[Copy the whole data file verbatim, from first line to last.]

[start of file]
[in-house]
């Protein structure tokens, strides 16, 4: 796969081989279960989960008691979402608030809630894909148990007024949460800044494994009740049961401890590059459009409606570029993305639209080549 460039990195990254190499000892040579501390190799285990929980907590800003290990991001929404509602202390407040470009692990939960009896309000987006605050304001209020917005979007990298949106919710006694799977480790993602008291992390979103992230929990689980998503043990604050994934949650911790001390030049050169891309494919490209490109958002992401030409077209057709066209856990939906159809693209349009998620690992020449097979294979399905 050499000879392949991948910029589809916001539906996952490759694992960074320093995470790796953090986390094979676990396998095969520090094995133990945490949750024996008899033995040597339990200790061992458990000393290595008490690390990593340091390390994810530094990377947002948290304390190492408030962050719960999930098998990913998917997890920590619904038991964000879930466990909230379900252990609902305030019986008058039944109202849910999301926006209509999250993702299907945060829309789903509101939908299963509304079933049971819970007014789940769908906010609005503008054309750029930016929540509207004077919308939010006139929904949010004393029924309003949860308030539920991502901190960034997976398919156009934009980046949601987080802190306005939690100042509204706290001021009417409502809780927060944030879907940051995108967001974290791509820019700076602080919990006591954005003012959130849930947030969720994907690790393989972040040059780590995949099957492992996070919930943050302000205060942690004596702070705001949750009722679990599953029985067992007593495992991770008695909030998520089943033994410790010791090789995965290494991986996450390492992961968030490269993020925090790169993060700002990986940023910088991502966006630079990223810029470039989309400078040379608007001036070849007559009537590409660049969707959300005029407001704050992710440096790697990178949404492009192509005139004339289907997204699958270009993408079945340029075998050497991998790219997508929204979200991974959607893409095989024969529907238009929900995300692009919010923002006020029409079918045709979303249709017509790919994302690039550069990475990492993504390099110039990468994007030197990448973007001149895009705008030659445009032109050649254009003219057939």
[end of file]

[in-house]
């Protein structure tokens, strides 16, 4: 796969081989279960989960008691979402608030809630894909148990007024949460800044494994009740049961401890590059459009409606570029993305639209080549 460039990195990254190499000892040579501390190799285990929980907590800003290990991001929404509602202390407040470009692990939960009896309000987006605050304001209020917005979007990298949106919710006694799977480790993602008291992390979103992230929990689980998503043990604050994934949650911790001390030049050169891309494919490209490109958002992401030409077209057709066209856990939906159809693209349009998620690992020449097979294979399905 050499000879392949991948910029589809916001539906996952490759694992960074320093995470790796953090986390094979676990396998095969520090094995133990945490949750024996008899033995040597339990200790061992458990000393290595008490690390990593340091390390994810530094990377947002948290304390190492408030962050719960999930098998990913998917997890920590619904038991964000879930466990909230379900252990609902305030019986008058039944109202849910999301926006209509999250993702299907945060829309789903509101939908299963509304079933049971819970007014789940769908906010609005503008054309750029930016929540509207004077919308939010006139929904949010004393029924309003949860308030539920991502901190960034997976398919156009934009980046949601987080802190306005939690100042509204706290001021009417409502809780927060944030879907940051995108967001974290791509820019700076602080919990006591954005003012959130849930947030969720994907690790393989972040040059780590995949099957492992996070919930943050302000205060942690004596702070705001949750009722679990599953029985067992007593495992991770008695909030998520089943033994410790010791090789995965290494991986996450390492992961968030490269993020925090790169993060700002990986940023910088991502966006630079990223810029470039989309400078040379608007001036070849007559009537590409660049969707959300005029407001704050992710440096790697990178949404492009192509005139004339289907997204699958270009993408079945340029075998050497991998790219997508929204979200991974959607893409095989024969529907238009929900995300692009919010923002006020029409079918045709979303249709017509790919994302690039550069990475990492993504390099110039990468994007030197990448973007001149895009705008030659445009032109050649254009003219057939």